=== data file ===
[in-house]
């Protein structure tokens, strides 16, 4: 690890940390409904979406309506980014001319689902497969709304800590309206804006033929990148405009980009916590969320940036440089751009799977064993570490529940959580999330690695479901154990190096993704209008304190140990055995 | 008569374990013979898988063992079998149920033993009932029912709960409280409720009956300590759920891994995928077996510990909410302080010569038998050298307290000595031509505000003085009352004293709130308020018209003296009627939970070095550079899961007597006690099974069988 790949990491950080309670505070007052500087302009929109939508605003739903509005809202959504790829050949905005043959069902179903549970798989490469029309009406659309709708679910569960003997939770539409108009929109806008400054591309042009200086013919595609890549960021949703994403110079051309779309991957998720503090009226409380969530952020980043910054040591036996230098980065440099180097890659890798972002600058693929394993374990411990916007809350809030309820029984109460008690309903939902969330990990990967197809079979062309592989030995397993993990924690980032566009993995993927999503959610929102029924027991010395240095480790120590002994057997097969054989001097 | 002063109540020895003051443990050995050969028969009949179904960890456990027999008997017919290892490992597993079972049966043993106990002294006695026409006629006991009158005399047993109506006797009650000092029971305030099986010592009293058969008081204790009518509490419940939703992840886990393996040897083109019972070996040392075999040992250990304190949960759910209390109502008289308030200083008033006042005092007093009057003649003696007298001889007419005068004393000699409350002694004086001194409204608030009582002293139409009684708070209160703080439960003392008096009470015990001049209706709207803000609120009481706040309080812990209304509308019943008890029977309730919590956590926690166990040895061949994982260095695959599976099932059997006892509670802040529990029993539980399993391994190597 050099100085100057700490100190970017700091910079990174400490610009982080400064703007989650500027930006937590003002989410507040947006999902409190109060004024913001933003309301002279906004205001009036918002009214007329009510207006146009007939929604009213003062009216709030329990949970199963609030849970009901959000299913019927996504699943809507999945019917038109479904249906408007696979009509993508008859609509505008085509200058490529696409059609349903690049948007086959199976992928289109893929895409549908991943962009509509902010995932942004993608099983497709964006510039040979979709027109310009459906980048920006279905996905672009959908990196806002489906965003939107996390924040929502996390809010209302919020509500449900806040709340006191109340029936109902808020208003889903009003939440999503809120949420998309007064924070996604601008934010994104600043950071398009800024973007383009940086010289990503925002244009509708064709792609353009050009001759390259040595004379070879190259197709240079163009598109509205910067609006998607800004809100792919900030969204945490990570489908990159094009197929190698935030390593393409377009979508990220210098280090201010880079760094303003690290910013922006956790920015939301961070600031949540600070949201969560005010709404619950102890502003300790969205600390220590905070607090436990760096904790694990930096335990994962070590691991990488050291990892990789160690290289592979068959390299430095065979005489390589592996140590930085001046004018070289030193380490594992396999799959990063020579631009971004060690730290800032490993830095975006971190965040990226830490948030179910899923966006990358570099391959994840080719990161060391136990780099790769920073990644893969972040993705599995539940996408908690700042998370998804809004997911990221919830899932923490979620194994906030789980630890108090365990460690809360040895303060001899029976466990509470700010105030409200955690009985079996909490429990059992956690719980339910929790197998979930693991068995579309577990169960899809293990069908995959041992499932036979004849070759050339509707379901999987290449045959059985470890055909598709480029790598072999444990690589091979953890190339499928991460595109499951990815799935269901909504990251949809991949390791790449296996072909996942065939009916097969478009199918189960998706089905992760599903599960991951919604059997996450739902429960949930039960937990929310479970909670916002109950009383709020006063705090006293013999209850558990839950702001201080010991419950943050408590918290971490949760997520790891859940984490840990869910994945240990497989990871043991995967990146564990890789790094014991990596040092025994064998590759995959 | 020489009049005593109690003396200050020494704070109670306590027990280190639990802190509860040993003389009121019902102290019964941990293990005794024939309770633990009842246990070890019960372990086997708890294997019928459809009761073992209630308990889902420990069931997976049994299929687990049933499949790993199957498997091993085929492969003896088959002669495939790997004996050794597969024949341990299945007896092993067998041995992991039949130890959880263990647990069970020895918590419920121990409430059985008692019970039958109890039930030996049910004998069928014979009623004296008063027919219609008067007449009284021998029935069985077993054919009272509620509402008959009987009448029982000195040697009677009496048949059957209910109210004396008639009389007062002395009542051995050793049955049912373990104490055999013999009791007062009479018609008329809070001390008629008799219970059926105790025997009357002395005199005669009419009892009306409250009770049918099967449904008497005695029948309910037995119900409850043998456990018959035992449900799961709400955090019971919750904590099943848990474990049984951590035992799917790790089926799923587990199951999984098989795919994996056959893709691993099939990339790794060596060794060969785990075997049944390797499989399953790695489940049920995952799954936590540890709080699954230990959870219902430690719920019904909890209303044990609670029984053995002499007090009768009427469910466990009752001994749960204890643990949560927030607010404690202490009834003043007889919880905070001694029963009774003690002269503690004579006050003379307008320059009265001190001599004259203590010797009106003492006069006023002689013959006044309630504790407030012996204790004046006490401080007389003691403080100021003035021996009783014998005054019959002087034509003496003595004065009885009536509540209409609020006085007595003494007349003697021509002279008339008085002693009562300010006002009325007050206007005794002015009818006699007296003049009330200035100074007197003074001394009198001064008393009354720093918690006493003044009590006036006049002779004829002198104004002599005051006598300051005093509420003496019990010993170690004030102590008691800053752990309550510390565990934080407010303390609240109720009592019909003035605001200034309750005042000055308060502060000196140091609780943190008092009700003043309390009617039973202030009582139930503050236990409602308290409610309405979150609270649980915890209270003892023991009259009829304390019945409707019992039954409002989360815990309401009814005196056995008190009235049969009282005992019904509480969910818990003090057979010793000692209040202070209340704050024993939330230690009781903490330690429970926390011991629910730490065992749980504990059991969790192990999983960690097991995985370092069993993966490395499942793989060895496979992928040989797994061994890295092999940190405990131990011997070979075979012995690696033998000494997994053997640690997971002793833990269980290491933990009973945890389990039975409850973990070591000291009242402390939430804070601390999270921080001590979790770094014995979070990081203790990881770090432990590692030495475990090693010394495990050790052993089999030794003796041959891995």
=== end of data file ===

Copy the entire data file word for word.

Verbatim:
[in-house]
């Protein structure tokens, strides 16, 4: 690890940390409904979406309506980014001319689902497969709304800590309206804006033929990148405009980009916590969320940036440089751009799977064993570490529940959580999330690695479901154990190096993704209008304190140990055995 | 008569374990013979898988063992079998149920033993009932029912709960409280409720009956300590759920891994995928077996510990909410302080010569038998050298307290000595031509505000003085009352004293709130308020018209003296009627939970070095550079899961007597006690099974069988 790949990491950080309670505070007052500087302009929109939508605003739903509005809202959504790829050949905005043959069902179903549970798989490469029309009406659309709708679910569960003997939770539409108009929109806008400054591309042009200086013919595609890549960021949703994403110079051309779309991957998720503090009226409380969530952020980043910054040591036996230098980065440099180097890659890798972002600058693929394993374990411990916007809350809030309820029984109460008690309903939902969330990990990967197809079979062309592989030995397993993990924690980032566009993995993927999503959610929102029924027991010395240095480790120590002994057997097969054989001097 | 002063109540020895003051443990050995050969028969009949179904960890456990027999008997017919290892490992597993079972049966043993106990002294006695026409006629006991009158005399047993109506006797009650000092029971305030099986010592009293058969008081204790009518509490419940939703992840886990393996040897083109019972070996040392075999040992250990304190949960759910209390109502008289308030200083008033006042005092007093009057003649003696007298001889007419005068004393000699409350002694004086001194409204608030009582002293139409009684708070209160703080439960003392008096009470015990001049209706709207803000609120009481706040309080812990209304509308019943008890029977309730919590956590926690166990040895061949994982260095695959599976099932059997006892509670802040529990029993539980399993391994190597 050099100085100057700490100190970017700091910079990174400490610009982080400064703007989650500027930006937590003002989410507040947006999902409190109060004024913001933003309301002279906004205001009036918002009214007329009510207006146009007939929604009213003062009216709030329990949970199963609030849970009901959000299913019927996504699943809507999945019917038109479904249906408007696979009509993508008859609509505008085509200058490529696409059609349903690049948007086959199976992928289109893929895409549908991943962009509509902010995932942004993608099983497709964006510039040979979709027109310009459906980048920006279905996905672009959908990196806002489906965003939107996390924040929502996390809010209302919020509500449900806040709340006191109340029936109902808020208003889903009003939440999503809120949420998309007064924070996604601008934010994104600043950071398009800024973007383009940086010289990503925002244009509708064709792609353009050009001759390259040595004379070879190259197709240079163009598109509205910067609006998607800004809100792919900030969204945490990570489908990159094009197929190698935030390593393409377009979508990220210098280090201010880079760094303003690290910013922006956790920015939301961070600031949540600070949201969560005010709404619950102890502003300790969205600390220590905070607090436990760096904790694990930096335990994962070590691991990488050291990892990789160690290289592979068959390299430095065979005489390589592996140590930085001046004018070289030193380490594992396999799959990063020579631009971004060690730290800032490993830095975006971190965040990226830490948030179910899923966006990358570099391959994840080719990161060391136990780099790769920073990644893969972040993705599995539940996408908690700042998370998804809004997911990221919830899932923490979620194994906030789980630890108090365990460690809360040895303060001899029976466990509470700010105030409200955690009985079996909490429990059992956690719980339910929790197998979930693991068995579309577990169960899809293990069908995959041992499932036979004849070759050339509707379901999987290449045959059985470890055909598709480029790598072999444990690589091979953890190339499928991460595109499951990815799935269901909504990251949809991949390791790449296996072909996942065939009916097969478009199918189960998706089905992760599903599960991951919604059997996450739902429960949930039960937990929310479970909670916002109950009383709020006063705090006293013999209850558990839950702001201080010991419950943050408590918290971490949760997520790891859940984490840990869910994945240990497989990871043991995967990146564990890789790094014991990596040092025994064998590759995959 | 020489009049005593109690003396200050020494704070109670306590027990280190639990802190509860040993003389009121019902102290019964941990293990005794024939309770633990009842246990070890019960372990086997708890294997019928459809009761073992209630308990889902420990069931997976049994299929687990049933499949790993199957498997091993085929492969003896088959002669495939790997004996050794597969024949341990299945007896092993067998041995992991039949130890959880263990647990069970020895918590419920121990409430059985008692019970039958109890039930030996049910004998069928014979009623004296008063027919219609008067007449009284021998029935069985077993054919009272509620509402008959009987009448029982000195040697009677009496048949059957209910109210004396008639009389007062002395009542051995050793049955049912373990104490055999013999009791007062009479018609008329809070001390008629008799219970059926105790025997009357002395005199005669009419009892009306409250009770049918099967449904008497005695029948309910037995119900409850043998456990018959035992449900799961709400955090019971919750904590099943848990474990049984951590035992799917790790089926799923587990199951999984098989795919994996056959893709691993099939990339790794060596060794060969785990075997049944390797499989399953790695489940049920995952799954936590540890709080699954230990959870219902430690719920019904909890209303044990609670029984053995002499007090009768009427469910466990009752001994749960204890643990949560927030607010404690202490009834003043007889919880905070001694029963009774003690002269503690004579006050003379307008320059009265001190001599004259203590010797009106003492006069006023002689013959006044309630504790407030012996204790004046006490401080007389003691403080100021003035021996009783014998005054019959002087034509003496003595004065009885009536509540209409609020006085007595003494007349003697021509002279008339008085002693009562300010006002009325007050206007005794002015009818006699007296003049009330200035100074007197003074001394009198001064008393009354720093918690006493003044009590006036006049002779004829002198104004002599005051006598300051005093509420003496019990010993170690004030102590008691800053752990309550510390565990934080407010303390609240109720009592019909003035605001200034309750005042000055308060502060000196140091609780943190008092009700003043309390009617039973202030009582139930503050236990409602308290409610309405979150609270649980915890209270003892023991009259009829304390019945409707019992039954409002989360815990309401009814005196056995008190009235049969009282005992019904509480969910818990003090057979010793000692209040202070209340704050024993939330230690009781903490330690429970926390011991629910730490065992749980504990059991969790192990999983960690097991995985370092069993993966490395499942793989060895496979992928040989797994061994890295092999940190405990131990011997070979075979012995690696033998000494997994053997640690997971002793833990269980290491933990009973945890389990039975409850973990070591000291009242402390939430804070601390999270921080001590979790770094014995979070990081203790990881770090432990590692030495475990090693010394495990050790052993089999030794003796041959891995």